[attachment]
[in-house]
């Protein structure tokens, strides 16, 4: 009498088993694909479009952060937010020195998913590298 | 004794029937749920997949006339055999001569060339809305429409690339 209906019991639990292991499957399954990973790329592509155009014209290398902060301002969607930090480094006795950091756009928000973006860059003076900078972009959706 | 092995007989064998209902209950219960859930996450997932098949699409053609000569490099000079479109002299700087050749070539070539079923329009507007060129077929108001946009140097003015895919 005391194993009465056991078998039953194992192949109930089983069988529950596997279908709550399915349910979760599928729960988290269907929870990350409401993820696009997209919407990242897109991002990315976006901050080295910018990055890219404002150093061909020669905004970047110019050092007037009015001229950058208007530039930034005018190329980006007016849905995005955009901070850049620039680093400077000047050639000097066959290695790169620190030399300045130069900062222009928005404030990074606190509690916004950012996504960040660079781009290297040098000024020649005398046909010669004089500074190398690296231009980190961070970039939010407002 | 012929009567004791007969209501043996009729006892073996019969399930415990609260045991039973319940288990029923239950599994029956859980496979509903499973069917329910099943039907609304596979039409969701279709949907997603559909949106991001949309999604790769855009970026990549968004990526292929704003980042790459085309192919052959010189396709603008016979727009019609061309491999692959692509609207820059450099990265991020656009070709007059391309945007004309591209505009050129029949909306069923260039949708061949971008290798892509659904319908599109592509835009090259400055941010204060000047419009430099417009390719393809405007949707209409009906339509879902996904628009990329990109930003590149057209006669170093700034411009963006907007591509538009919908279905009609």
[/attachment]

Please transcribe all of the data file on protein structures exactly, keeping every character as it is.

[in-house]
């Protein structure tokens, strides 16, 4: 009498088993694909479009952060937010020195998913590298 | 004794029937749920997949006339055999001569060339809305429409690339 209906019991639990292991499957399954990973790329592509155009014209290398902060301002969607930090480094006795950091756009928000973006860059003076900078972009959706 | 092995007989064998209902209950219960859930996450997932098949699409053609000569490099000079479109002299700087050749070539070539079923329009507007060129077929108001946009140097003015895919 005391194993009465056991078998039953194992192949109930089983069988529950596997279908709550399915349910979760599928729960988290269907929870990350409401993820696009997209919407990242897109991002990315976006901050080295910018990055890219404002150093061909020669905004970047110019050092007037009015001229950058208007530039930034005018190329980006007016849905995005955009901070850049620039680093400077000047050639000097066959290695790169620190030399300045130069900062222009928005404030990074606190509690916004950012996504960040660079781009290297040098000024020649005398046909010669004089500074190398690296231009980190961070970039939010407002 | 012929009567004791007969209501043996009729006892073996019969399930415990609260045991039973319940288990029923239950599994029956859980496979509903499973069917329910099943039907609304596979039409969701279709949907997603559909949106991001949309999604790769855009970026990549968004990526292929704003980042790459085309192919052959010189396709603008016979727009019609061309491999692959692509609207820059450099990265991020656009070709007059391309945007004309591209505009050129029949909306069923260039949708061949971008290798892509659904319908599109592509835009090259400055941010204060000047419009430099417009390719393809405007949707209409009906339509879902996904628009990329990109930003590149057209006669170093700034411009963006907007591509538009919908279905009609």